Argumentation ethics

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Argumentation ethics is a libertarian political theory developed in 1988 by Hans-Hermann Hoppe, a Professor Emeritus with the University of Nevada, Las Vegas College of Business and Ludwig von Mises Institute Senior Fellow.[1] Hoppe says his theory proves that arguing for any political position other than libertarian anarchism is logically inconsistent. He describes his argument as a strictly logical, value-free consequence of sound deductive reasoning. Responses have come mainly from Hoppe's friends and colleagues at the Mises Institute, among whom the argument's reception has been mixed.[2]

Hoppe states that because both parties in a debate propound propositions in the course of argumentation, and because argumentation presupposes various norms including non-violence, the act of propounding a proposition that negates the presupposed propositions of argumentation is a logical contradiction between one's actions and one's words (this is called a performative contradiction). Specifically, to argue that violence should be used to resolve conflicts (instead of argumentation) is a performative contradiction.[3] Thus, Hoppe argues that arguing against libertarian anarchism and the non-aggression principle is logically incoherent.

Responses from colleagues[edit]

Various responses to Hoppe's argument came from Hoppe's colleagues at the Ludwig von Mises Institute.[2] Some of them accepted his argument, among them attorney Kinsella[4] and economists Walter Block and Murray Rothbard,[5] who called it "a dazzling breakthrough for political philosophy in general and for libertarianism in particular," adding "he has managed to transcend the famous is/ought, fact/value dichotomy that has plagued philosophy since the days of the Scholastics..."[5]

Mises Institute economists Bob Murphy and Gene Callahan rejected Hoppe's argument.[6] The late Austrian Economist David Osterfeld, an adjunct scholar at the Mises Institute, also rejected Hoppe's argument in an essay to which Hoppe subsequently responded.[7]

Ludwig Von Mises Institute Senior Fellow and Auburn University philosopher Roderick Long reconstructed the argument in deductively valid form, specifying four premises on whose truth the argument's soundness depends. Long goes on to argue that each premise is either uncertain, doubtful, or clearly false. He summarizes his views by stating:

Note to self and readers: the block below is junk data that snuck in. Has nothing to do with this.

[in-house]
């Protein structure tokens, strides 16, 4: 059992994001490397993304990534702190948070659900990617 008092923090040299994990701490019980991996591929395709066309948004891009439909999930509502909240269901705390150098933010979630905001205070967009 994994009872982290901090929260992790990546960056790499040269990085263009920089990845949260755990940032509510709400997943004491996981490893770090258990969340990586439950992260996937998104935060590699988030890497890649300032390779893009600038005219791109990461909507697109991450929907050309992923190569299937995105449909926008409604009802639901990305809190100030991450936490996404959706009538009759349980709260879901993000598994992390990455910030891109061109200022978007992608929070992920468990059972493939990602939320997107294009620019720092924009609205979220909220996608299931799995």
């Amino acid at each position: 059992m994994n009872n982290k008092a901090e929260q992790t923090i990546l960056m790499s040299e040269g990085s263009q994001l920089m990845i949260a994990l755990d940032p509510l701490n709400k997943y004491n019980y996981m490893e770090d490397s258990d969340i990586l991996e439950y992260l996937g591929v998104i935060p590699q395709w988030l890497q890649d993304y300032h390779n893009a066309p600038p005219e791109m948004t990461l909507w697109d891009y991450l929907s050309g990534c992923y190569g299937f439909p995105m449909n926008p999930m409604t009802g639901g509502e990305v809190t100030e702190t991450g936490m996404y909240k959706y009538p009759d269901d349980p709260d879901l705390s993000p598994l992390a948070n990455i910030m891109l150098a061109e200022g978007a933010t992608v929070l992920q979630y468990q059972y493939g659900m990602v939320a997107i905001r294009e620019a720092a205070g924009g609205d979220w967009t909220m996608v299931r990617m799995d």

I don’t think there’s any reason to reject out of hand the kind of argument that Hoppe tries to give; on the contrary, the idea that there might be some deep connection between libertarian rights and the requirements of rational discourse is one I find attractive and eminently plausible. [...] But I am not convinced that the specific argument Hoppe gives us is successful.[8]

See also[edit]


  1. ^ Hoppe, Hans-Hermann; Murray N. Rothbard; David Friedman; Leland Yeager; David Gordon; Douglas Rasmussen (November 1988). "Liberty Symposium" (PDF). Liberty 2. 
  2. ^ a b Kinsella, Stephan (March 13, 2009). "Revisiting Argumentation Ethics". Mises Economics Blog. Ludwig von Mises Institute. [A] number of thinkers weighed in, including Rothbard, ... Conway, ... D. Friedman, ... Machan, ... Lomasky, ... Yeager, ...Rasmussen, and others.... 
  3. ^ Hoppe, Hans-Hermann (September 1988). "The Ultimate Justification of Private Property" (PDF). Liberty 1: 20. 
  4. ^ Kinsella, Stephan (19 September 2002). "Defending Argumentation Ethics: Reply to Murphy & Callahan". Retrieved 9 February 2012. 
  5. ^ a b Rothbard, Murray N. (November 1988). "Beyond Is and Ought". Retrieved 14 October 2012. 
  6. ^ Murphy, Robert P.; Callahan, Gene (Spring 2006). "Hans-Hermann Hoppe's Argumentation Ethics: A Critique" (PDF). Journal of Libertarian Studies 20 (2): 53–6. Retrieved 9 February 2012. 
  7. ^ "Comment on Hoppe / Comment on Osterfeld" (PDF). Austrian Economics Newsletter. 1988. Retrieved 14 October 2012. 
  8. ^ Long, Roderick T.. "The Hopperiori Argument". 

Further reading[edit]

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